Acknowledged by: Princeton, NJ

Engineering-Misc Issue Acknowledged

2 Shirley Ct Princeton, NJ, 08542, USA Show on Map Hide Map
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Civic Points: 395

Issue ID:



Engineering-Misc Issue


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Concerning the new foundation that was just placed at the south corner of Shirley Court and Witherspoon Street, I'm not sure if it 2 Shirley Court, but that is close.

I spoke with the builder and he appeared to be unfamiliar with the water issues we have around here. I told him how I had dug a hole only seven feet deep and a spring had appeared, bubbling water up from who knows where.

Then, upon completion of the pit or foundation hole, and without pouring a slab, they set the foundation on gravel and broken shale, shale that they had broken up with a tractor-mounted jackhammer. Immediately, water rose in the pit and they scooped out a couple of depressions which are now sump pump openings in the concrete they poured after the foundation was set on the gravel.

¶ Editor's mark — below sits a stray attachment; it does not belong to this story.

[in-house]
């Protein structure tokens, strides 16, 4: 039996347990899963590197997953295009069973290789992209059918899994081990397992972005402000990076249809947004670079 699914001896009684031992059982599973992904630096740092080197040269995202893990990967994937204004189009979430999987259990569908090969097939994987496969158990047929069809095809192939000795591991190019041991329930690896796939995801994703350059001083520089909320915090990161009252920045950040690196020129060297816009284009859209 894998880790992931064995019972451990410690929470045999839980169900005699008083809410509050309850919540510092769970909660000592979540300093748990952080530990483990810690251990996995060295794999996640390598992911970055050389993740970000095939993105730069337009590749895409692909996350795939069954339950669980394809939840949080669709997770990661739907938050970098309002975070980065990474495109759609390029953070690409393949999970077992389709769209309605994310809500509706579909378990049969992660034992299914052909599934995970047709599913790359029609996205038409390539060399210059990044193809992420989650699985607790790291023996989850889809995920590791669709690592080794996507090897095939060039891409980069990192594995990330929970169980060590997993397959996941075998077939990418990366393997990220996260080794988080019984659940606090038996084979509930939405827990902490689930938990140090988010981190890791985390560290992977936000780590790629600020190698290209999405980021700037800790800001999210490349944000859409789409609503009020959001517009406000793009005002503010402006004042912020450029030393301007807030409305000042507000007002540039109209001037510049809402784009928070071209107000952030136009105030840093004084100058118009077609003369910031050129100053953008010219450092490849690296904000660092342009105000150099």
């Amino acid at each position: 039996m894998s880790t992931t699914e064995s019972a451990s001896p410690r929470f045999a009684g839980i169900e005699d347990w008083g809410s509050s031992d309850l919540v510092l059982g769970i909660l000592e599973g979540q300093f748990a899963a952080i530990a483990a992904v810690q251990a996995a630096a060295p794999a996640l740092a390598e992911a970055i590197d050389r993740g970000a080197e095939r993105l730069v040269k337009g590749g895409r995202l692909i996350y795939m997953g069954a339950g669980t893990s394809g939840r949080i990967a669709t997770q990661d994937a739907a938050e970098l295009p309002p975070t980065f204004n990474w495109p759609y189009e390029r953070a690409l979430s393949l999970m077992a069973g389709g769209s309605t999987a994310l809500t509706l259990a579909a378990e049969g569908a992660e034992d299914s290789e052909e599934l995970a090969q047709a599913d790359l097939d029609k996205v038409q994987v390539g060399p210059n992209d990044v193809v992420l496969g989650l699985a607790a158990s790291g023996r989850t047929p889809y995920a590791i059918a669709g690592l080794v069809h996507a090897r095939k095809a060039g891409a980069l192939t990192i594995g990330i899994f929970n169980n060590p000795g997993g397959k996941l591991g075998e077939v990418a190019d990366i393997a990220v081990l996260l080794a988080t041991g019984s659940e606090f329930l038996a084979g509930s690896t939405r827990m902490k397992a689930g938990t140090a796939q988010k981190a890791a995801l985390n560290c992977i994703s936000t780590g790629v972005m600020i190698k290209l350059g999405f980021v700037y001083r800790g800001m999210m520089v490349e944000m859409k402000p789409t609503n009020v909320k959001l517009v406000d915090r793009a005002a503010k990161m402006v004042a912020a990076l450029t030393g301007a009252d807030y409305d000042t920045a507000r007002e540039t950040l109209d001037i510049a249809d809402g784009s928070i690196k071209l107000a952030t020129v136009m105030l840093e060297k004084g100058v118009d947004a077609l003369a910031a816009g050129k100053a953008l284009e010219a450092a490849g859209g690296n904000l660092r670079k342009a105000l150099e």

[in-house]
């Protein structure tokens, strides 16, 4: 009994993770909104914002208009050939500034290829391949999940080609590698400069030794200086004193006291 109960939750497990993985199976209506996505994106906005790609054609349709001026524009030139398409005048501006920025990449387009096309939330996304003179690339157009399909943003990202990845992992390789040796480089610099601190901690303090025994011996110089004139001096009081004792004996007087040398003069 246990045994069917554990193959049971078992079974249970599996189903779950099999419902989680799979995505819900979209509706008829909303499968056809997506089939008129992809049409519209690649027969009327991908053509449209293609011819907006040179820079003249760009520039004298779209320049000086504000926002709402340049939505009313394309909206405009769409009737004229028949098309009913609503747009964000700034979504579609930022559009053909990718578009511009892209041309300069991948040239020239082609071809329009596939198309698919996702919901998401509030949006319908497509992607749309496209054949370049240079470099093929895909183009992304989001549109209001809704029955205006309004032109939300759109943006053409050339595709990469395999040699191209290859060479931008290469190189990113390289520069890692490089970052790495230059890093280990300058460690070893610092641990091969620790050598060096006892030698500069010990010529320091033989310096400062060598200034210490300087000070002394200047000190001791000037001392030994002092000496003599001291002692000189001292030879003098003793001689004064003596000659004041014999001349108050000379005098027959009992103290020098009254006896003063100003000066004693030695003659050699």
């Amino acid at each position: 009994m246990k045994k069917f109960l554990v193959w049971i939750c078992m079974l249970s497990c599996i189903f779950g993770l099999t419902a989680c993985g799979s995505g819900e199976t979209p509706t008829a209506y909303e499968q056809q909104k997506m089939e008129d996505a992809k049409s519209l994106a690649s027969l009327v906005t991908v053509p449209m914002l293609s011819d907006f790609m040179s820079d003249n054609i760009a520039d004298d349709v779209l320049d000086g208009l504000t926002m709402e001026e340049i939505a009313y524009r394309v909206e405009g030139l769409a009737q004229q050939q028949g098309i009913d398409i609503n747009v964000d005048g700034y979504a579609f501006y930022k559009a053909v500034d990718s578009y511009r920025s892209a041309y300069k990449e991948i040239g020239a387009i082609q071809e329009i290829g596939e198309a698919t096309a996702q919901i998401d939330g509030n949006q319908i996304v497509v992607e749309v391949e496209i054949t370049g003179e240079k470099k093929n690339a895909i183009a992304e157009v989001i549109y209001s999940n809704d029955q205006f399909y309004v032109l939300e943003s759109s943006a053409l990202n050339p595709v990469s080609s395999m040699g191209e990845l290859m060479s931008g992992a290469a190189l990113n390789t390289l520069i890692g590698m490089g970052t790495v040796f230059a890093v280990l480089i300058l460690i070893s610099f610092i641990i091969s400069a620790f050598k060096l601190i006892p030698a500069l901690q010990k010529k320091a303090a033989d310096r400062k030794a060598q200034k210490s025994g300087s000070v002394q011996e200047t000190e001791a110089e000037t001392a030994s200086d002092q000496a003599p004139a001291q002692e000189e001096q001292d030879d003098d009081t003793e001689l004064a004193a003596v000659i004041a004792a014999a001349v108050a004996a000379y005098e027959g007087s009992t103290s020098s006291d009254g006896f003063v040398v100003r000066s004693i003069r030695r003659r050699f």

Okay, what's the problem? The problem is that the water rising in the pit is actually seepage from coffins that were interred decades and centuries before coffin liners were available. It smells terribly of decomposition (human remains), and it is the water itself that carries the smell, so that if it was routed into the storm sewer by a permanent line it would still be a terrible detriment to Shirley Court.

I believe they should finish pouring the floor and then coat the cement floor up to the walls with hot tar. They should then pour another two to four inches of concrete, and when this is sealed with silicon, painted or otherwise covered, then and only then will the smell not penetrate the concrete floor of the basement in years to come.

The walls appear to be okay, and coated with silicon sealant on the outside, so it is only the basement floor that could cause a problem in the coming decades. Of course, the sump pump might be a problem as well, so perhaps a French drain might be constructed somewhere, even on the graveyard grounds, and the water that will rise every year in the broken shale could be pumped there. Of course, the graveyard owners would have to approve, and they would have to be paid, as well.


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